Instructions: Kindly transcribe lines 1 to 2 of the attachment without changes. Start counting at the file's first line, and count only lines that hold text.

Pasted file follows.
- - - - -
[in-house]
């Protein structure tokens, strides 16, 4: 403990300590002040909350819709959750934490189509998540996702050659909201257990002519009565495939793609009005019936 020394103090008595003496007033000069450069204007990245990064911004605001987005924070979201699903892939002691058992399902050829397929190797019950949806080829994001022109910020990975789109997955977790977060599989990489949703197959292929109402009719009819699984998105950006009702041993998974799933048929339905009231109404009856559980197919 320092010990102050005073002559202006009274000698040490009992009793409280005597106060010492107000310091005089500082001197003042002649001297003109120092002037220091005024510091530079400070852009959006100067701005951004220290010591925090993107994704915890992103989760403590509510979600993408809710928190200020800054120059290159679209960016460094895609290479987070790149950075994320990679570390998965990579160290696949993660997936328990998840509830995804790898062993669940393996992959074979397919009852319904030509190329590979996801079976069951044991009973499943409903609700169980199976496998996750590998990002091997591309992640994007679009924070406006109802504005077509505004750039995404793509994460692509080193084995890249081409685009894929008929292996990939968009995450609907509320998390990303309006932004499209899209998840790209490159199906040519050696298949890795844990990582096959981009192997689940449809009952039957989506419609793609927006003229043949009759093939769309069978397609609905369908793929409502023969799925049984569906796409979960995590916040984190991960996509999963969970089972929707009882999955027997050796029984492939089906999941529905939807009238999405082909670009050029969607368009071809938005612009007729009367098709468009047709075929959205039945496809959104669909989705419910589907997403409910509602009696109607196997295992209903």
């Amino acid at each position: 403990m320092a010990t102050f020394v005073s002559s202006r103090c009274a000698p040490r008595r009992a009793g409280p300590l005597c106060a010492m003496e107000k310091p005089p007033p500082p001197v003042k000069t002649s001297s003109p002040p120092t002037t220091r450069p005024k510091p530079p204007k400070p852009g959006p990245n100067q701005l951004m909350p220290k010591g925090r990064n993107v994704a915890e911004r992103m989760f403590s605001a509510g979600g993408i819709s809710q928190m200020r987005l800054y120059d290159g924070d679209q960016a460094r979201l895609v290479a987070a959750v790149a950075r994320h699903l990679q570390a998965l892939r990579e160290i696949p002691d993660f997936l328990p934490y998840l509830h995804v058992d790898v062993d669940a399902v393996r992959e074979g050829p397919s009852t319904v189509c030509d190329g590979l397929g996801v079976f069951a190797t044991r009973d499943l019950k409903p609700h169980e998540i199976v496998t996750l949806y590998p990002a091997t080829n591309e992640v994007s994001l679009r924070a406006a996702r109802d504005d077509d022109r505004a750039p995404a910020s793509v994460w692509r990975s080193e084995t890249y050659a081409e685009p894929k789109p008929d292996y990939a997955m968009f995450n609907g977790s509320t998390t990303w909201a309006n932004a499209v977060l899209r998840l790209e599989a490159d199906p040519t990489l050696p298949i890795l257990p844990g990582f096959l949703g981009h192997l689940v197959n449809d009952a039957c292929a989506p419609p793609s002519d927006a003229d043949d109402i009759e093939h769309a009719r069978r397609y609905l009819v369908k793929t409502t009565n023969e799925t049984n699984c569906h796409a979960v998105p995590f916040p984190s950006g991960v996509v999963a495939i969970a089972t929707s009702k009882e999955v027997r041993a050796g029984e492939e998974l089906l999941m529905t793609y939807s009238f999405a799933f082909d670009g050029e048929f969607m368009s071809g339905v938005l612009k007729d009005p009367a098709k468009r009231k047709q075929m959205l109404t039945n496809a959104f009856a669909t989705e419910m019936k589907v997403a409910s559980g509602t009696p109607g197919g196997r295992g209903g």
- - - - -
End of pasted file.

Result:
[in-house]
């Protein structure tokens, strides 16, 4: 403990300590002040909350819709959750934490189509998540996702050659909201257990002519009565495939793609009005019936 020394103090008595003496007033000069450069204007990245990064911004605001987005924070979201699903892939002691058992399902050829397929190797019950949806080829994001022109910020990975789109997955977790977060599989990489949703197959292929109402009719009819699984998105950006009702041993998974799933048929339905009231109404009856559980197919 320092010990102050005073002559202006009274000698040490009992009793409280005597106060010492107000310091005089500082001197003042002649001297003109120092002037220091005024510091530079400070852009959006100067701005951004220290010591925090993107994704915890992103989760403590509510979600993408809710928190200020800054120059290159679209960016460094895609290479987070790149950075994320990679570390998965990579160290696949993660997936328990998840509830995804790898062993669940393996992959074979397919009852319904030509190329590979996801079976069951044991009973499943409903609700169980199976496998996750590998990002091997591309992640994007679009924070406006109802504005077509505004750039995404793509994460692509080193084995890249081409685009894929008929292996990939968009995450609907509320998390990303309006932004499209899209998840790209490159199906040519050696298949890795844990990582096959981009192997689940449809009952039957989506419609793609927006003229043949009759093939769309069978397609609905369908793929409502023969799925049984569906796409979960995590916040984190991960996509999963969970089972929707009882999955027997050796029984492939089906999941529905939807009238999405082909670009050029969607368009071809938005612009007729009367098709468009047709075929959205039945496809959104669909989705419910589907997403409910509602009696109607196997295992209903």